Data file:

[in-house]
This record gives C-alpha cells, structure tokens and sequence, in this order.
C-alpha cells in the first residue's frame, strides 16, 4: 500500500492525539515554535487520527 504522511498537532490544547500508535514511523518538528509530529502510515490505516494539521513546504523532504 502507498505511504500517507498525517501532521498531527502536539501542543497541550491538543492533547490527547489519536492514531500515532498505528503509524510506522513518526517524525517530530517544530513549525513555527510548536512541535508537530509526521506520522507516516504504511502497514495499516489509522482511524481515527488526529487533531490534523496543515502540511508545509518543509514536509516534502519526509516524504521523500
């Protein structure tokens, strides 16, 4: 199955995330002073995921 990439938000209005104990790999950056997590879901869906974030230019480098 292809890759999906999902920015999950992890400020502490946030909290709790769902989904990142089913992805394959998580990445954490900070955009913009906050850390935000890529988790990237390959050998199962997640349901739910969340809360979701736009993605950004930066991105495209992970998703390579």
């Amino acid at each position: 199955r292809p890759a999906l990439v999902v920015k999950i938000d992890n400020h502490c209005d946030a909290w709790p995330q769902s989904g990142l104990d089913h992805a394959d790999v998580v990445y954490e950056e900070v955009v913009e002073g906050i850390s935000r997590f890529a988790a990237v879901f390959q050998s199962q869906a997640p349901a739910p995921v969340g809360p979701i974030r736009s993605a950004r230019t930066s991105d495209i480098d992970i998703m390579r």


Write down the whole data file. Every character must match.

[in-house]
This record gives C-alpha cells, structure tokens and sequence, in this order.
C-alpha cells in the first residue's frame, strides 16, 4: 500500500492525539515554535487520527 504522511498537532490544547500508535514511523518538528509530529502510515490505516494539521513546504523532504 502507498505511504500517507498525517501532521498531527502536539501542543497541550491538543492533547490527547489519536492514531500515532498505528503509524510506522513518526517524525517530530517544530513549525513555527510548536512541535508537530509526521506520522507516516504504511502497514495499516489509522482511524481515527488526529487533531490534523496543515502540511508545509518543509514536509516534502519526509516524504521523500
């Protein structure tokens, strides 16, 4: 199955995330002073995921 990439938000209005104990790999950056997590879901869906974030230019480098 292809890759999906999902920015999950992890400020502490946030909290709790769902989904990142089913992805394959998580990445954490900070955009913009906050850390935000890529988790990237390959050998199962997640349901739910969340809360979701736009993605950004930066991105495209992970998703390579």
């Amino acid at each position: 199955r292809p890759a999906l990439v999902v920015k999950i938000d992890n400020h502490c209005d946030a909290w709790p995330q769902s989904g990142l104990d089913h992805a394959d790999v998580v990445y954490e950056e900070v955009v913009e002073g906050i850390s935000r997590f890529a988790a990237v879901f390959q050998s199962q869906a997640p349901a739910p995921v969340g809360p979701i974030r736009s993605a950004r230019t930066s991105d495209i480098d992970i998703m390579r």